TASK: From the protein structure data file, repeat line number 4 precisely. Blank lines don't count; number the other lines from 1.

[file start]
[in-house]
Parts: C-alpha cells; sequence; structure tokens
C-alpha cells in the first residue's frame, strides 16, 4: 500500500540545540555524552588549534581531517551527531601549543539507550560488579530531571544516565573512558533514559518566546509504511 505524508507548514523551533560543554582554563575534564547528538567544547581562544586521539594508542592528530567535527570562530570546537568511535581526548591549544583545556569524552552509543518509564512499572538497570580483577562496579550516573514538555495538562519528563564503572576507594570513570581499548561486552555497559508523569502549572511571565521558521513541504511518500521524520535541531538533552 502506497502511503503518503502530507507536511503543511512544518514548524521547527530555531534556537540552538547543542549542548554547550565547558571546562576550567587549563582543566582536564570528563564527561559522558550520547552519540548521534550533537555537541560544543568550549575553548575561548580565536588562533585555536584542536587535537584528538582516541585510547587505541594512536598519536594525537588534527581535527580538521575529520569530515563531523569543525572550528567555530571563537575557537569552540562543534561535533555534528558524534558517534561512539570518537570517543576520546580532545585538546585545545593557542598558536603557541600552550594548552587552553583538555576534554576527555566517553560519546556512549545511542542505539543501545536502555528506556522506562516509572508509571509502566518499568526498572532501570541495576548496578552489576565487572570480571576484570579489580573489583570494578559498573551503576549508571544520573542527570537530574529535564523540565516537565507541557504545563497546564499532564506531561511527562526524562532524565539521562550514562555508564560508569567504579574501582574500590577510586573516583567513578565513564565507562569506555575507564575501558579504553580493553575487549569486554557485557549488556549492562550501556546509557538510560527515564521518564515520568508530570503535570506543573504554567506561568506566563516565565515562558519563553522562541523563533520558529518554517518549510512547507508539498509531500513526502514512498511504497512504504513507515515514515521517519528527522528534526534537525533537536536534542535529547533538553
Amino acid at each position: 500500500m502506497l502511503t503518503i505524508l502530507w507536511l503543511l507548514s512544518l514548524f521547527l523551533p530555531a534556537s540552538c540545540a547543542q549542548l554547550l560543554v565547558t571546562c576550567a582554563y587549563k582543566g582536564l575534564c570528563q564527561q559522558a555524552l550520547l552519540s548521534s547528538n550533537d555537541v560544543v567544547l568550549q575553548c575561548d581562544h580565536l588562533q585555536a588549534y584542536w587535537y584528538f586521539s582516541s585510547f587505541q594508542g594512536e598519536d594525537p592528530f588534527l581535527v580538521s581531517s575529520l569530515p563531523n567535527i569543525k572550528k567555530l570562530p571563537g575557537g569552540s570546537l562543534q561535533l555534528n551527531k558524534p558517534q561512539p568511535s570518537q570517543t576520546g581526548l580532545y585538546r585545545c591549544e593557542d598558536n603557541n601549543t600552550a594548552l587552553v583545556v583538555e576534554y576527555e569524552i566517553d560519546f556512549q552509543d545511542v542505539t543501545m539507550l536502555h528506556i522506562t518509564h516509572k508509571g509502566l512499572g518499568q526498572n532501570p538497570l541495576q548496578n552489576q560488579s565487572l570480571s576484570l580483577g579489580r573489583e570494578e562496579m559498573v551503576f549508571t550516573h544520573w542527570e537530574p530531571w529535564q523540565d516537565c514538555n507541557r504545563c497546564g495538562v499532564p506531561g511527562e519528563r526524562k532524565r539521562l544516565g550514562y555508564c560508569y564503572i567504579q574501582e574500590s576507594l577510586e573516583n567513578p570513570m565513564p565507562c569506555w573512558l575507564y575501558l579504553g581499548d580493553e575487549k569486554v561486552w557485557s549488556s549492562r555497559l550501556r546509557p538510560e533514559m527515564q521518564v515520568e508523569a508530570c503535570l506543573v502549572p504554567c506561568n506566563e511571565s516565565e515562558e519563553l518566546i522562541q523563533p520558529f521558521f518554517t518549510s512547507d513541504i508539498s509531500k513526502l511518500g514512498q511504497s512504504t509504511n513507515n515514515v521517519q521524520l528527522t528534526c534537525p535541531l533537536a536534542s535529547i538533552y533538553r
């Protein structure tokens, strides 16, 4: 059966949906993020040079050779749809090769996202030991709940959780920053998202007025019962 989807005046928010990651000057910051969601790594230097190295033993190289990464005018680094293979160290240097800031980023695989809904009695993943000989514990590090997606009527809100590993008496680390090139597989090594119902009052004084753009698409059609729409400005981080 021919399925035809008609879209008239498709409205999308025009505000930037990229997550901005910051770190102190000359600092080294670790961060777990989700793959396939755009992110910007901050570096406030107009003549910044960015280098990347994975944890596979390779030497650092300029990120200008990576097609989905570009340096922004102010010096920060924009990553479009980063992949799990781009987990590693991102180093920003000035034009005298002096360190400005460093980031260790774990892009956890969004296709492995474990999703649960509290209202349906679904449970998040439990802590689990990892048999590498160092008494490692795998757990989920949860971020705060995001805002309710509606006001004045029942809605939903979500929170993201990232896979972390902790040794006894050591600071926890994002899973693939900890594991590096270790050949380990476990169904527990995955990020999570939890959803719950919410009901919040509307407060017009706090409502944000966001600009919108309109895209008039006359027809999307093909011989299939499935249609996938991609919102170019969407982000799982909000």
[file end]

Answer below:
Amino acid at each position: 500500500m502506497l502511503t503518503i505524508l502530507w507536511l503543511l507548514s512544518l514548524f521547527l523551533p530555531a534556537s540552538c540545540a547543542q549542548l554547550l560543554v565547558t571546562c576550567a582554563y587549563k582543566g582536564l575534564c570528563q564527561q559522558a555524552l550520547l552519540s548521534s547528538n550533537d555537541v560544543v567544547l568550549q575553548c575561548d581562544h580565536l588562533q585555536a588549534y584542536w587535537y584528538f586521539s582516541s585510547f587505541q594508542g594512536e598519536d594525537p592528530f588534527l581535527v580538521s581531517s575529520l569530515p563531523n567535527i569543525k572550528k567555530l570562530p571563537g575557537g569552540s570546537l562543534q561535533l555534528n551527531k558524534p558517534q561512539p568511535s570518537q570517543t576520546g581526548l580532545y585538546r585545545c591549544e593557542d598558536n603557541n601549543t600552550a594548552l587552553v583545556v583538555e576534554y576527555e569524552i566517553d560519546f556512549q552509543d545511542v542505539t543501545m539507550l536502555h528506556i522506562t518509564h516509572k508509571g509502566l512499572g518499568q526498572n532501570p538497570l541495576q548496578n552489576q560488579s565487572l570480571s576484570l580483577g579489580r573489583e570494578e562496579m559498573v551503576f549508571t550516573h544520573w542527570e537530574p530531571w529535564q523540565d516537565c514538555n507541557r504545563c497546564g495538562v499532564p506531561g511527562e519528563r526524562k532524565r539521562l544516565g550514562y555508564c560508569y564503572i567504579q574501582e574500590s576507594l577510586e573516583n567513578p570513570m565513564p565507562c569506555w573512558l575507564y575501558l579504553g581499548d580493553e575487549k569486554v561486552w557485557s549488556s549492562r555497559l550501556r546509557p538510560e533514559m527515564q521518564v515520568e508523569a508530570c503535570l506543573v502549572p504554567c506561568n506566563e511571565s516565565e515562558e519563553l518566546i522562541q523563533p520558529f521558521f518554517t518549510s512547507d513541504i508539498s509531500k513526502l511518500g514512498q511504497s512504504t509504511n513507515n515514515v521517519q521524520l528527522t528534526c534537525p535541531l533537536a536534542s535529547i538533552y533538553r